Iran Gives Up on Euro-Poodles, Enriches More Uranian, Starts Building 2nd Reactor Unit
Since nobody else is honoring the JCPOA Persia switches from "strategic patience" to "active resistance"
Iran is taking another step toward expanding its nuclear program by officially starting construction of the second unit of the Bushehr nuclear power plant.
Tehran showed it is determined to continue this program by announcing Nov. 10 it has begun expanding the commercial reactor site. On Nov. 5, it had announced it would begin enriching uranium at its Fordow plant, which under the 2015 nuclear deal (the Joint Comprehensive Plan of Action, or JCPOA) was to be used only as a research facility until at least 2031.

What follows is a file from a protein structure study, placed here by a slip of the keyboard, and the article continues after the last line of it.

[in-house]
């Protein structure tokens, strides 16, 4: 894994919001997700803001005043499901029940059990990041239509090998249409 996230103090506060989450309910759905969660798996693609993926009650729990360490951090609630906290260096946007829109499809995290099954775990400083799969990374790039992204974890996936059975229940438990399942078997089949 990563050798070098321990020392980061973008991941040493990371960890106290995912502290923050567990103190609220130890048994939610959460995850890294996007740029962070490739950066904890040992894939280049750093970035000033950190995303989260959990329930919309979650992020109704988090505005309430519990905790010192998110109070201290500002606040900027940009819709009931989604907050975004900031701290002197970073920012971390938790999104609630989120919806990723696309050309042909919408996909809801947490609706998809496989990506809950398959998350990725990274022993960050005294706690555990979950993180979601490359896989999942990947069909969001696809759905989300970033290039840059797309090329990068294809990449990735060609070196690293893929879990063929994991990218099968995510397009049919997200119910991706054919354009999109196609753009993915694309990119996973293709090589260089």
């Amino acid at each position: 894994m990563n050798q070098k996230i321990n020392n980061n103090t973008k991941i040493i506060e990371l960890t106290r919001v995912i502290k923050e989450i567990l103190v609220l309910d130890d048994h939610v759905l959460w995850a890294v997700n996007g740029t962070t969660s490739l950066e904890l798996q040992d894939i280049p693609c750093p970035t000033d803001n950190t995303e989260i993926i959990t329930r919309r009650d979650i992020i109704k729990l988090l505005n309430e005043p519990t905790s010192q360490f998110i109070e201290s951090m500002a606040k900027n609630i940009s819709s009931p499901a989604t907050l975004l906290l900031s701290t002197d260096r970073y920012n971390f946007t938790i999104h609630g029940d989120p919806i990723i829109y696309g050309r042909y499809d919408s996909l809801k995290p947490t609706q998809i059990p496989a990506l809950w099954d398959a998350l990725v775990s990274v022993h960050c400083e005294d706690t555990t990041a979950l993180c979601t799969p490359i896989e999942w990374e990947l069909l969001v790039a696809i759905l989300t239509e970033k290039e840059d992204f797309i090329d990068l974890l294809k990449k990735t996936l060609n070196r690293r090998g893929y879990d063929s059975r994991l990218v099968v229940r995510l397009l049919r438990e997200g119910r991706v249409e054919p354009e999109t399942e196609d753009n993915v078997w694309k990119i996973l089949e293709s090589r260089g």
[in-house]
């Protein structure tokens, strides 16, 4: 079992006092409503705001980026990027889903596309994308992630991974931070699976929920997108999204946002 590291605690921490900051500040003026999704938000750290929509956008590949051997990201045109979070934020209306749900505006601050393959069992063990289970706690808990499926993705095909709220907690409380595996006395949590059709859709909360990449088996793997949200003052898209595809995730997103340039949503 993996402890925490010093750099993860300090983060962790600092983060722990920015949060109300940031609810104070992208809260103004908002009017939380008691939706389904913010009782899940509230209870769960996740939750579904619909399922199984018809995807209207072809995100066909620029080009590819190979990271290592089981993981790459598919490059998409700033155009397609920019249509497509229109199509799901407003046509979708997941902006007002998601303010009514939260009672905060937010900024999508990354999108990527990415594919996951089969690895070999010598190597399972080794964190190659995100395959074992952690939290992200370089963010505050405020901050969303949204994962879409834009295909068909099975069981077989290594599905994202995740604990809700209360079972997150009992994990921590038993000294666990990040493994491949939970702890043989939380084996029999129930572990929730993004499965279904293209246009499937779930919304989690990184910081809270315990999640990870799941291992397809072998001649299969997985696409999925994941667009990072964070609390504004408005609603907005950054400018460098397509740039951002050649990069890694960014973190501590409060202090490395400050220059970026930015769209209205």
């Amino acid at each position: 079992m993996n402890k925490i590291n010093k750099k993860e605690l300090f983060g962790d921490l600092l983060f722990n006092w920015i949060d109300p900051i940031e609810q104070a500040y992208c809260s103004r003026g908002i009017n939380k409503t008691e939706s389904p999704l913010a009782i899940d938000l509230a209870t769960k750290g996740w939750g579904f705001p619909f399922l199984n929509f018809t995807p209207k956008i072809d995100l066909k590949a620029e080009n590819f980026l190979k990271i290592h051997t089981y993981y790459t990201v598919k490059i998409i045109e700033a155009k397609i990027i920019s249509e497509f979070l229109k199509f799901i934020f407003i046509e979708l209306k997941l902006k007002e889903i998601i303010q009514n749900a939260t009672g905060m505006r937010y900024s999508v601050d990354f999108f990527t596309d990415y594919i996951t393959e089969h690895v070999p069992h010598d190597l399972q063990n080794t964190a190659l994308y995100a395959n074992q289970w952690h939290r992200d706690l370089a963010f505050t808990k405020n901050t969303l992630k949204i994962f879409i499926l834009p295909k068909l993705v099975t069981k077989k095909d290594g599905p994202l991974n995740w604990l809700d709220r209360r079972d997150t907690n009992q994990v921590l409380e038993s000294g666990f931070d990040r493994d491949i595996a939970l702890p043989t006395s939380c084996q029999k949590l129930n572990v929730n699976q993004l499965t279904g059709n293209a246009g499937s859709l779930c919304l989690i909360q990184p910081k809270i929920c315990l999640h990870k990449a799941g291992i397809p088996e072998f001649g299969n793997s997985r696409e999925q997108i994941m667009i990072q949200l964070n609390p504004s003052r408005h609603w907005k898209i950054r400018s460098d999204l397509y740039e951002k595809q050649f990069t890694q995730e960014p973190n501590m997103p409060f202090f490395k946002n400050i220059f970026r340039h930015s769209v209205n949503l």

Iran began building up its nuclear program after US President Donald Trump unilaterally pulled the United States out of the agreement in May 2018. The other participants are trying to renegotiate conditions with Iran: Russia, China, Germany, France, Britain and the European Union.
These actions are in line with the orders of Iran’s supreme leader, Ali Khamenei, who on Oct. 2 said, “With utmost seriousness, we will continue reducing our JCPOA commitments.” In a Nov. 15 speech, he also linked the development of Iran’s nuclear industry to the country’s independence.
“Peaceful nuclear energy is needed by nations, but Western monopolists are seeking to keep this energy to themselves,” he said. “They oppose the Islamic Republic’s nuclear advancement to hinder Iran from gaining science, industry and nuclear capability.”
Iran’s production capacity of low-enriched uranium has reached about 5.5 kilograms (12 pounds) a day, compared with about 450 grams (1 pound) under the JCPOA. Iran’s enriched uranium stock for use in its nuclear plant has reached more than 500 kilograms, and that amount is increasing, according to the Atomic Energy Organization of Iran.